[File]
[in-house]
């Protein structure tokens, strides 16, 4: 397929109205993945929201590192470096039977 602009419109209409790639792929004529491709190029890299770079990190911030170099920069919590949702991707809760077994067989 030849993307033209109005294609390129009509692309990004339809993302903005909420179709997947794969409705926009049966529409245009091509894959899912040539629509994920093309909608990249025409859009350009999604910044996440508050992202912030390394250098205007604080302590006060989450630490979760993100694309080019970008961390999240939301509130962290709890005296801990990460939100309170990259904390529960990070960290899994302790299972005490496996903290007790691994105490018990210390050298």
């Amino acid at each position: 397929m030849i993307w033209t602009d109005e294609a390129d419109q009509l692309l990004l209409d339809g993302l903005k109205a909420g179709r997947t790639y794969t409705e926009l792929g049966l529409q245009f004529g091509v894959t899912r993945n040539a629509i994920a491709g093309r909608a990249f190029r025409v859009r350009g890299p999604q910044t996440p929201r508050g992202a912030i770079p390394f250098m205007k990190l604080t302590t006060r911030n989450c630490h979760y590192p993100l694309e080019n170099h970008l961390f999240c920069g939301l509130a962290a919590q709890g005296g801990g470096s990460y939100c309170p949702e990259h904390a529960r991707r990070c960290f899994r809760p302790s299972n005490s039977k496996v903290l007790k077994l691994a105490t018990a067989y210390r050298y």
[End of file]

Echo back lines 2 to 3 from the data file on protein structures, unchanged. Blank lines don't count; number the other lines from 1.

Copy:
């Protein structure tokens, strides 16, 4: 397929109205993945929201590192470096039977 602009419109209409790639792929004529491709190029890299770079990190911030170099920069919590949702991707809760077994067989 030849993307033209109005294609390129009509692309990004339809993302903005909420179709997947794969409705926009049966529409245009091509894959899912040539629509994920093309909608990249025409859009350009999604910044996440508050992202912030390394250098205007604080302590006060989450630490979760993100694309080019970008961390999240939301509130962290709890005296801990990460939100309170990259904390529960990070960290899994302790299972005490496996903290007790691994105490018990210390050298």
């Amino acid at each position: 397929m030849i993307w033209t602009d109005e294609a390129d419109q009509l692309l990004l209409d339809g993302l903005k109205a909420g179709r997947t790639y794969t409705e926009l792929g049966l529409q245009f004529g091509v894959t899912r993945n040539a629509i994920a491709g093309r909608a990249f190029r025409v859009r350009g890299p999604q910044t996440p929201r508050g992202a912030i770079p390394f250098m205007k990190l604080t302590t006060r911030n989450c630490h979760y590192p993100l694309e080019n170099h970008l961390f999240c920069g939301l509130a962290a919590q709890g005296g801990g470096s990460y939100c309170p949702e990259h904390a529960r991707r990070c960290f899994r809760p302790s299972n005490s039977k496996v903290l007790k077994l691994a105490t018990a067989y210390r050298y």